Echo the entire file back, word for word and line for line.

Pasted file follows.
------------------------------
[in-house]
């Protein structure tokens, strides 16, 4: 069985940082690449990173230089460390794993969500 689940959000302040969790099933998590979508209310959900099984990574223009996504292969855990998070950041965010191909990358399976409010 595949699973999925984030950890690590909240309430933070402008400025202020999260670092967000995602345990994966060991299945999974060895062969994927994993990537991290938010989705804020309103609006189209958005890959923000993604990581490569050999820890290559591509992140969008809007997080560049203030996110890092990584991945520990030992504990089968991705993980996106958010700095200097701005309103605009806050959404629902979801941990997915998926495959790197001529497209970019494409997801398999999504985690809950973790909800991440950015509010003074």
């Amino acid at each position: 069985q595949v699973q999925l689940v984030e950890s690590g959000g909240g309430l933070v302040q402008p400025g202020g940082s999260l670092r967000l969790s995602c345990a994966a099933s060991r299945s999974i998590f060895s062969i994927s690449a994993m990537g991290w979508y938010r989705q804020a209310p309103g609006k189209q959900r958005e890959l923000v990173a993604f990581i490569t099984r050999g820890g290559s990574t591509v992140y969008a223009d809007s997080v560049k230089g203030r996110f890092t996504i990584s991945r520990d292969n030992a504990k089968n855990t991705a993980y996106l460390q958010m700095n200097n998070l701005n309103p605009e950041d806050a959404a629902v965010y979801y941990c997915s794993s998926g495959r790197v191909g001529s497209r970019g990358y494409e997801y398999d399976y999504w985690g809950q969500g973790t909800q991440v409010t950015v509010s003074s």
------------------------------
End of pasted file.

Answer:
[in-house]
């Protein structure tokens, strides 16, 4: 069985940082690449990173230089460390794993969500 689940959000302040969790099933998590979508209310959900099984990574223009996504292969855990998070950041965010191909990358399976409010 595949699973999925984030950890690590909240309430933070402008400025202020999260670092967000995602345990994966060991299945999974060895062969994927994993990537991290938010989705804020309103609006189209958005890959923000993604990581490569050999820890290559591509992140969008809007997080560049203030996110890092990584991945520990030992504990089968991705993980996106958010700095200097701005309103605009806050959404629902979801941990997915998926495959790197001529497209970019494409997801398999999504985690809950973790909800991440950015509010003074």
């Amino acid at each position: 069985q595949v699973q999925l689940v984030e950890s690590g959000g909240g309430l933070v302040q402008p400025g202020g940082s999260l670092r967000l969790s995602c345990a994966a099933s060991r299945s999974i998590f060895s062969i994927s690449a994993m990537g991290w979508y938010r989705q804020a209310p309103g609006k189209q959900r958005e890959l923000v990173a993604f990581i490569t099984r050999g820890g290559s990574t591509v992140y969008a223009d809007s997080v560049k230089g203030r996110f890092t996504i990584s991945r520990d292969n030992a504990k089968n855990t991705a993980y996106l460390q958010m700095n200097n998070l701005n309103p605009e950041d806050a959404a629902v965010y979801y941990c997915s794993s998926g495959r790197v191909g001529s497209r970019g990358y494409e997801y398999d399976y999504w985690g809950q969500g973790t909800q991440v409010t950015v509010s003074s």